After walking past the Muckross House and seeing Buddy after his tour, Sal and I walked to the Torc Waterfall. As we were eager to hike but wanted to see other things in the park, we decided to do the blue loop. We hiked counterclockwise on the blue trail, visiting the waterfall first. Although it wasn’t Cardiac Hill, we ended up hiking up lots of steps! It was nice to walk after a long day of sitting in a car the day before. In total, the hike took us 1.5 hours, but I stopped to take a lot of pictures.
If you are planning on hiking, here are a few things to bring with you.
- Water bottle
- A hiking back pack
- Sturdy hiking boots. These ones are perfect for Ireland as they are waterproof! However, these boots do not have great arch support, so I use insoles.
- Sunscreen (in an airplane friendly stick since we flew into Ireland!)
- Layers! Layers! I wore a cozy North Face jacket, which went on top of a long sleeve yoga top from Stitch Fix, and a tank top and sports bra. On the bottom, I wore yoga pants from Stitch Fix with REI Co-op rain pants layered on top. I was not hot or cold so the layers worked well for me.
- A rain jacket because it did rain on us for a few minutes on the hike. I wore this Columbia rain jacket.
Visiting the Torc Waterfall but not hiking
Buddy visited the Torc waterfall with his choir, but they did not do a circular walk. Rather, they parked and the nearest car park and walked to the waterfall. This is what he had to say.
“The Torc Waterfall was really nice. I thought it was going to be a fairly small waterfall then I discovered it was larger after walking close to it. It was a fun visit. But I did not hike it like my parents, Instead, we turned around and went back. Although that would have been fun.”
The Torc Waterfall is great for: Hikers, nature lovers, travelers of all ages.
5. Grab a bite to eat
After a full morning of sightseeing, exploring, or hiking, you’ll need to refuel. Killarney National Park has plenty of great options when it comes to food. From coffee shops, restaurants, and cafes, there are a handful of places to eat in the park. But, for travelers who want to bring their lunch, there are many lovely picnic spots throughout the park. Who can’t resist a picnic overlooking the lake?
After all that hiking, Sal and I opted to grab a bite at the Muckross House Garden Restaurant. Our food was delicious. And we enjoyed lovely views of the garden as we ate. I loved the 4th of July cupcakes that the restaurant was selling for the holiday.
Some other restaurants in Killarney National Park include:
- Yew Tree Restaurant
- Dinis Cottage
- Lord Brandon’s Cottage
- Ladies’ View Gift Store Cave Bar & Roof Terrace
Buddy’s choir opted for a picnic lunch at Killarney National Park.
Eating at Killarney National Park is great for: Foodies, hungry travelers of all ages.
5. Sing in a cave
Hi everyone. Buddy here. So, there is a cave at Muckross near Muckross House. This is a cave in Killarney National Park that you can walk through. The tour guide the chorus hired to drive us around knew about the cave and led us there. If you can find it, It is very dark, so I recommend taking a flashlight or using the flashlight on your phone when you enter. Don’t worry, we did not see any animals . But I heard that there are sometimes bats in there sometimes. So, if you do go, just beware.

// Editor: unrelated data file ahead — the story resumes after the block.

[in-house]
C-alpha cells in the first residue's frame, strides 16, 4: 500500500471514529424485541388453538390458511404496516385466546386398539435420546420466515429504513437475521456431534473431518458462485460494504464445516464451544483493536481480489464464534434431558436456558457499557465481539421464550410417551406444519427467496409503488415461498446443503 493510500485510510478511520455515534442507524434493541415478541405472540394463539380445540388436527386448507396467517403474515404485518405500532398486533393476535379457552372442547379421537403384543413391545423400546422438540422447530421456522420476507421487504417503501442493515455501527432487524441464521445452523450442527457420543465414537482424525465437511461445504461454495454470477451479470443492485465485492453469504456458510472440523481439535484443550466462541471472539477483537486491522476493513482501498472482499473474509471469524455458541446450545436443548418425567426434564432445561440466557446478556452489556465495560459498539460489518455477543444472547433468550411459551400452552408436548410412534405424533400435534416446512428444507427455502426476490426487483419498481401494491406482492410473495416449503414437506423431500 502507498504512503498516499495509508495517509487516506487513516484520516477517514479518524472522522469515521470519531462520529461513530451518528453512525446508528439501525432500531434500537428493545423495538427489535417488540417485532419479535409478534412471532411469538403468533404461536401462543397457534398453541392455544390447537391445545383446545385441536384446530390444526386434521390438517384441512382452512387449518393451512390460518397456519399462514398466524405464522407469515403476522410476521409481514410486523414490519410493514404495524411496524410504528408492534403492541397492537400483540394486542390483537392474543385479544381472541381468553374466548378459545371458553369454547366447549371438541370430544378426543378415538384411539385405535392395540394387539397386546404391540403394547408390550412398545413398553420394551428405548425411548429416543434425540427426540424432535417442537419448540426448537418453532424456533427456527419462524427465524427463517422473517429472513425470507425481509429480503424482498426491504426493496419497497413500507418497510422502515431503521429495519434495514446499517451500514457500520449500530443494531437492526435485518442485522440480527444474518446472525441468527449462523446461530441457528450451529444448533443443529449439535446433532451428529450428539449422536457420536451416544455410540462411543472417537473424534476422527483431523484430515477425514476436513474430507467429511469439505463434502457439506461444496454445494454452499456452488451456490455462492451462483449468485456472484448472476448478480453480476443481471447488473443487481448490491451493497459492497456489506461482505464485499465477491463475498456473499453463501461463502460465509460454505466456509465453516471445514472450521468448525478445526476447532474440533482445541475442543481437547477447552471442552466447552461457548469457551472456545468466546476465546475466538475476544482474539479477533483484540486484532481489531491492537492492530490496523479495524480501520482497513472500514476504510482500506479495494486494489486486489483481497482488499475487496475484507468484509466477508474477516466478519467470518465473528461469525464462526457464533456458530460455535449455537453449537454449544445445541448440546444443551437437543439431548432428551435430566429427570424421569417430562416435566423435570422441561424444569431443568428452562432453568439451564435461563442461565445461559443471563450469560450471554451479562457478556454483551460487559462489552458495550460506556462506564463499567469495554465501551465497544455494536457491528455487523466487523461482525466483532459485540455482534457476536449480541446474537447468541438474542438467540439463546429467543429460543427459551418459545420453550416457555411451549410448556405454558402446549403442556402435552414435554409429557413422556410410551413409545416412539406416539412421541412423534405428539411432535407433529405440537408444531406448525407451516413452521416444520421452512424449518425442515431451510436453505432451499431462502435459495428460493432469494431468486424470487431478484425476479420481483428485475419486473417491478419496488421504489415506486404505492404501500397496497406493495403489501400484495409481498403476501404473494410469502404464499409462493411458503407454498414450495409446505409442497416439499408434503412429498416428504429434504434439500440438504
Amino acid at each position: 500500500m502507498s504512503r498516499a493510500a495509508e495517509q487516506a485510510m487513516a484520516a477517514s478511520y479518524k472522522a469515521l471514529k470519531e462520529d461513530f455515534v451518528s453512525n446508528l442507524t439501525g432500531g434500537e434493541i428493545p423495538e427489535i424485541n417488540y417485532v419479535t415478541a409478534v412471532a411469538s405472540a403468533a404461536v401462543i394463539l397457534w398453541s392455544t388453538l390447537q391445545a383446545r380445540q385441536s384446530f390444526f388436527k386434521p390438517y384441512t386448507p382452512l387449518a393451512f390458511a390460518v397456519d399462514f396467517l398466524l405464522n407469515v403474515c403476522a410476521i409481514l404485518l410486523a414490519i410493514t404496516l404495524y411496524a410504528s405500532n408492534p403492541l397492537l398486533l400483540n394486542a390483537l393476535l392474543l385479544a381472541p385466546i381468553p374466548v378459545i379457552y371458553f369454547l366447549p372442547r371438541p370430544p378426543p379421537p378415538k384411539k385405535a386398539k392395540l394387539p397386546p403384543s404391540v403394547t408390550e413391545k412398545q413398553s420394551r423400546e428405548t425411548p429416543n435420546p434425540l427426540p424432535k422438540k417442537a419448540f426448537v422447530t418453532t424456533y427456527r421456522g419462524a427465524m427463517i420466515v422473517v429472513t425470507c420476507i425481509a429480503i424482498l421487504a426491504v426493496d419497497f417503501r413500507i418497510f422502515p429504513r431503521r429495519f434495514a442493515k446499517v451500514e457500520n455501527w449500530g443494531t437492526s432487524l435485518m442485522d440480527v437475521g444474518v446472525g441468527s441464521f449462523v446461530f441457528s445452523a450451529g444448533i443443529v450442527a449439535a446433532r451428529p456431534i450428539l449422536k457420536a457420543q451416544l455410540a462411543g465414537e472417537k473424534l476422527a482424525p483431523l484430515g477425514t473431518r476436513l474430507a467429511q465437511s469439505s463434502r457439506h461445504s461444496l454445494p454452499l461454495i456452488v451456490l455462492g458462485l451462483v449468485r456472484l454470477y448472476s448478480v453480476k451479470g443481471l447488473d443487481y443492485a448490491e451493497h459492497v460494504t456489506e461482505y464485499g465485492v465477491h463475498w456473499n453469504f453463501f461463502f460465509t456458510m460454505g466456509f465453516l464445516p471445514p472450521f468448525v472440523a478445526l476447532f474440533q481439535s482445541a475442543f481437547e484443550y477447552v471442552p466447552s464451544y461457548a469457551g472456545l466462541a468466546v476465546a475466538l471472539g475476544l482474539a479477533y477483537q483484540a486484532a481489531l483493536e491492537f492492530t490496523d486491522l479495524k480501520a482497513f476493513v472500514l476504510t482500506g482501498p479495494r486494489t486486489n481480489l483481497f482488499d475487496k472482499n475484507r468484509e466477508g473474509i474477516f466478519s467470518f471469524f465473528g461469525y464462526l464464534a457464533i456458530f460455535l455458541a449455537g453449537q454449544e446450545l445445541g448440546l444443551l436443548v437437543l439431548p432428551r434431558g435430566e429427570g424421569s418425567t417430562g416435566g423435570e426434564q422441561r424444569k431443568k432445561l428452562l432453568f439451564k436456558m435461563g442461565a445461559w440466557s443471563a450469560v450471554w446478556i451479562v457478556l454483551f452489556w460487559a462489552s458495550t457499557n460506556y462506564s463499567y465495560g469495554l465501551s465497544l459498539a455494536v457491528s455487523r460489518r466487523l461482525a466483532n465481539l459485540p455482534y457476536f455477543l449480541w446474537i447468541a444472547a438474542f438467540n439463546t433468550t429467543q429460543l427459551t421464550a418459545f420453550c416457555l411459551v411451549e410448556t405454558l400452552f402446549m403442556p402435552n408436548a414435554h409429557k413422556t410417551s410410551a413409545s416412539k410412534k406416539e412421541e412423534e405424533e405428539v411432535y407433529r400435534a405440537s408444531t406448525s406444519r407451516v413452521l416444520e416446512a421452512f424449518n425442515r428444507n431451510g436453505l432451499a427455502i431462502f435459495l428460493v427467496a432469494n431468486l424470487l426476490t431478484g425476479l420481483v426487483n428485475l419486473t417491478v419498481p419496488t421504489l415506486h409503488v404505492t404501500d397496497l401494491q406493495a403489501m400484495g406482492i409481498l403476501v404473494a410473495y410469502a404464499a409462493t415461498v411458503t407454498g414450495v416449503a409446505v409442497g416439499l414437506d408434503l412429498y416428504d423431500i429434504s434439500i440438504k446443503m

The cave is short, but my entire choir managed to fit inside. Once inside the cave, we started singing in the cave as a joke. It was a really interesting experience. Never in my life did I think that I would sing in a cave. The sound was interesting. After we finished singing, we walked out the other side. That’s about it. But now I get to say that I sang in cathedrals, castles, and a cave!
Unfortunately, I didn’t take any photos in the cave for this post.
Sal and I had no idea this cave existed, so we did not visit. But I wish I would have known because I would have liked to see the cave. Buddy is right, upon further research, there are no signposts for the cave so finding it truly is an adventure. And while you can sing in a cave, it is completely optional!
Visiting the Cave at Muckross is great for: Adventurous travelers who like to navigate their own way, visitors who geocache, travelers of all ages
What we missed in Killarney National Park
It is impossible to see everything in Killarney National Park in one day. On top of that, Sal and I needed to get back to our Airbnb to do laundry as we were leaving early the next day to drive the Dingle Peninsula. Meanwhile, Sal and his choir had a performance at St. Mary’s Church of the Sloes that evening. So, we did not stay at Killarney National Park long into the evening. That said, this is what we missed.
- Ross Tower
- The Ladies View
- The Gap of Dunloe
- A boar tour
- A tour of Muckross Traditional Farms
- The native red deer
Sal and I planned on visiting the Gap of Dunloe before heading back to our Airbnb. But we changed our minds when we read that it takes 1-2 hours to complete the 7.4 out and back round-trip trail. We decided against it since we already walked 9 miles that day between our Torc Waterfall hike and exploring the park. We returned to our Killorgen at 6pm that evening.
How long does it take to explore Killarney National Park?
In our experience, visitors definitely need at least one full day to explore Killarney National Park. There are so many incredible things to do and see there. In total, Sal and I spent 11 hours at the park. Buddy doesn’t remember how long they were there.
Is Killarney National Park worth visiting?
We had a great day taking in the sites and exploring the area. I absolutely loved that there were hikes for nature lovers, museums for history buffs, and good food too! It was a lovely way to spend the day. We had so much fun in fact, that we filmed a Movement Postcard! Look for the jaunting car in the distance of the Movement Postcard.
Buddy says “The whole park was really nice. I truly liked everything. If I could pick only one thing to do at the park, I would pick Muckross Abbey. It looks really nice and it is cool to explore. I liked it, I would go back. I recommend it for teenagers. As All of the other kids liked it too.”
There’s no doubt that Killarney National Park is worth a visit. Whether it’s exploring the Muckross Abbey Ruins, immersing yourself in the opulence of Muckross House or taking in the scenery at Torc Waterfall, there is something for everyone! This park is a gem waiting to be explored. So, pack up your family and get ready for an unforgettable adventure in one of Ireland’s most beautiful national parks!
Have you visited Killarney National Park? If so, what would you add to this list? Are you planning a trip to Killarney National Park? Let us know in the comments below!
Do you have questions about family travel or traveling with teens? Feel free to reach out! We are happy to chat and share our experiences! We look forward to connecting with you.
If you enjoyed reading this, check out these blog posts!
- 5 Tips for a Fantastic Visit to Blarney Castle
- Day Trip to Kilkenny: 5 Interesting Things To Do
- One Day in Dublin: 9 Interesting Things to Do
- Ring of Kerry One Day Road Trip: The Ultimate Adventure!